I Tron, You Tron, We All Tron

Back to Contents of Issue: November 2000

After being alternatively ignored, dismissed, and forgotten for the past 16 years, a university-industry Japanese tech collaboration is bearing new fruit as the wireless Web takes off.

by Steve Mollman

SIXTEEN YEARS AGO THE TRON project began with the vision of creating the "computerized cities of tomorrow." Headed by professor Ken Sakamura of the University of Tokyo, the project was a collaboration between university and industry, the latter represented by companies like Sony, Hitachi, and NEC but open to all. It was a grand vision that would take decades, even a century to realize, but by the mid-'90s the project was being referred to in many media outlets in the past tense as a failure.

But in fact TRON never died, and one of its offshoots, ITRON, is gaining increased relevance today as, among other things, the embedded real-time OS found in most i-mode handsets.

"The Real-Time Operating System Nucleus" came -- make that comes -- in various flavors: Business TRON, Communications TRON, Industrial TRON, (more recently) Java TRON, et cetera. Macro TRON is a sort of überTRON that will -- who knows? -- someday connect all the TRONs in the computerized cities of tomorrow. Each flavor has achieved varying levels of usage in the world. Chances are you've used ITRON many times without knowing it -- it's in all sorts of automotive and consumer electronics products from Japan -- but it's doubtful you've ever used BTRON.

BTRON was fated to obscurity from the get-go. At the height of US-Japan trade tensions during Japan's bubble years -- when tribes of angered Detroit auto workers could be spotted on the evening news ritualistically sacrificing Toyotas -- the OS kernel was barred from being promoted in the United States (with a little encouragement from Microsoft). It's hard to imagine Windows wouldn't have clobbered it anyway, but it's a shame the BTRON specification was never given a fighting chance. It is, however, still to be found in niche desktop OSes, most notably one made by Tokyo-based Personal Media Corporation. Cho-Kanji 2, released this July, has sold 150,000 copies and is especially popular among those needing an OS with a little more character, so to speak -- it includes more than 130,000 characters, including a vast number of kanji. (Compared to the 7,000 or so characters available in a typical culturally insensitive PC.) Characters from many languages around Asia and the world are found in this double-byte OS, and even Klingon will be added shortly. The product has all sorts of cool features -- it supports a vertical writing editor, for example -- but in a Windows world, it is, sadly, a niche offering. A Japanese librarian needing to enter family names in kanji would love it, but would most likely have to partition the hard drive of his Windows machine to use it.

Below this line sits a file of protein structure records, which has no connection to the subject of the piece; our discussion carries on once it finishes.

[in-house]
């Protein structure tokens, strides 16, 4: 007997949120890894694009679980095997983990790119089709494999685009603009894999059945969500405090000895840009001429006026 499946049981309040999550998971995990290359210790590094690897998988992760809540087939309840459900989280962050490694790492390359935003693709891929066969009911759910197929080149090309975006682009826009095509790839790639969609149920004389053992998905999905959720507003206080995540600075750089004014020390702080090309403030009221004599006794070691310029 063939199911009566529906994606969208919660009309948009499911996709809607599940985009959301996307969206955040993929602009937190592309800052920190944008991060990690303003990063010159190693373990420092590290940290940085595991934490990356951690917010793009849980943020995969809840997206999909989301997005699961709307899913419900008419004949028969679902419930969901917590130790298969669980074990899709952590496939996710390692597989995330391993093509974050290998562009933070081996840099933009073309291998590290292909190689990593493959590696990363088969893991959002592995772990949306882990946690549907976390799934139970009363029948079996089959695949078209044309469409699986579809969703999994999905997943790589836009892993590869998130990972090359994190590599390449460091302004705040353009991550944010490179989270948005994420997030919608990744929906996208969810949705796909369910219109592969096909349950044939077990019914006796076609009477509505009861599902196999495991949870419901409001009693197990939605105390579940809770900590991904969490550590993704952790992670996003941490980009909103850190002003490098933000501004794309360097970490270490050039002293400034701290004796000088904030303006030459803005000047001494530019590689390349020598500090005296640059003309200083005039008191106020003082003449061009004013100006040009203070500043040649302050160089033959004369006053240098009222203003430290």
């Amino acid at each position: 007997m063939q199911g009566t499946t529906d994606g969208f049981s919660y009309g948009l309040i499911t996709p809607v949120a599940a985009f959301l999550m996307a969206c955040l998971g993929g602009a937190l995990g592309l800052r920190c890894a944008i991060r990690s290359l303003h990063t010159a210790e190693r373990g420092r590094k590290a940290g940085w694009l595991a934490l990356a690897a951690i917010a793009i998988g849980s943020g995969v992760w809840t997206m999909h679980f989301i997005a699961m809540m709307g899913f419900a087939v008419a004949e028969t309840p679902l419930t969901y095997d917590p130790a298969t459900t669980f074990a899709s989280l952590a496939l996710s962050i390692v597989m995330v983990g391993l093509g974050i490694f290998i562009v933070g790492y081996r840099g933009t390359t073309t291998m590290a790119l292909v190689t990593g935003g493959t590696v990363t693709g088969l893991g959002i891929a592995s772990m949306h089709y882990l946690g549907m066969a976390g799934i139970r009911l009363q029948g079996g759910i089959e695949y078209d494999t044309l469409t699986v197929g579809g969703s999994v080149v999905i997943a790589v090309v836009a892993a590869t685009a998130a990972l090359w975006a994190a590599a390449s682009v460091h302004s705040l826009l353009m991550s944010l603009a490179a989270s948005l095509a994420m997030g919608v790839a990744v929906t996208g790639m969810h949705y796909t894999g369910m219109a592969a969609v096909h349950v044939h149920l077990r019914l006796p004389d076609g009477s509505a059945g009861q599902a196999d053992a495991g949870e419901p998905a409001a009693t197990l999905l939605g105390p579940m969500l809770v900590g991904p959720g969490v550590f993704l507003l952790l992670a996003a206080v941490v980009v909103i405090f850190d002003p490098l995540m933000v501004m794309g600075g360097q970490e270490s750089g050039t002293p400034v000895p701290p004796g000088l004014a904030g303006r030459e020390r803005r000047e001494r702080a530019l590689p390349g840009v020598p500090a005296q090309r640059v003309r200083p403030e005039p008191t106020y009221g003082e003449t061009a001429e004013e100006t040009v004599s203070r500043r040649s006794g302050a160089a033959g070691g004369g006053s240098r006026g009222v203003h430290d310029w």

ITRON, on the other hand, is embedded in all sorts of intelligent consumer electronics products from Japan: audio and video equipment, microwave ovens, printers, phones, vending machines. "Millions of TRONs are out in consumers hands," says professor Sakamura, who still leads the project after 16 years. "Sony's latest camcorder has TRON, it's installed in most cell phones in Japan, and Toyota's recent model contains about a hundred microcomputers with TRON inside."

The field of embedded systems -- think computer chips in small places -- is huge. Wind River Systems is No. 1 in the US, but ITRON still dominates in Japan. More often, though, neither is used, and instead makers of embedded chips write their own proprietary OSes. "There are so many companies providing their own in-house or proprietary operating systems," says business developer Tomoyuki Uda of US Software, an embedded systems specialist spearheading new efforts to promote ITRON in North America. "This market is so fragmented. It's kind of chaos right now. There's no compatibility -- which is why it's the best time to promote ITRON."

The difference between ITRON and other embedded OSes is that ITRON, with its visionary origins, is open, whereas other systems, like Wind River's, are proprietary. Picture a software startup writing an app for the wireless Web. If they're writing the app to an ITRON-specification OS from company A, for their next project they could easily switch to an ITRON-specification OS from company B and re-use the code from the last project. That's the beauty of open specifications.

Fractal Communications is a real-world example. The Tokyo-based startup is working on an application that will let cellphone-surfer salesmen coordinate spontaneous group meetings anywhere. Fractal will write its application to JBlend, an OS offered by Aplix that is compliant with JTRON (and thus ITRON) and "blends" in the Java platform from Sun. By doing this, the coders at Fractal know the code they write now will be compliant with any other JTRON-specification OS they decide to use in the future. This saves money and time -- critical in a hypercompetitive environment like the wireless Web.

Does any of this matter to ordinary users? Nope. Small-screen surfers and the proud owners of Net-enabled printers alike can safely ignore this information and it won't make a whit of difference. But it's nice to know that a visionary project like TRON has not only survived, but is gaining increased prominence as the "computerized cities of tomorrow" start to sound less like science fiction and more like the here and now.

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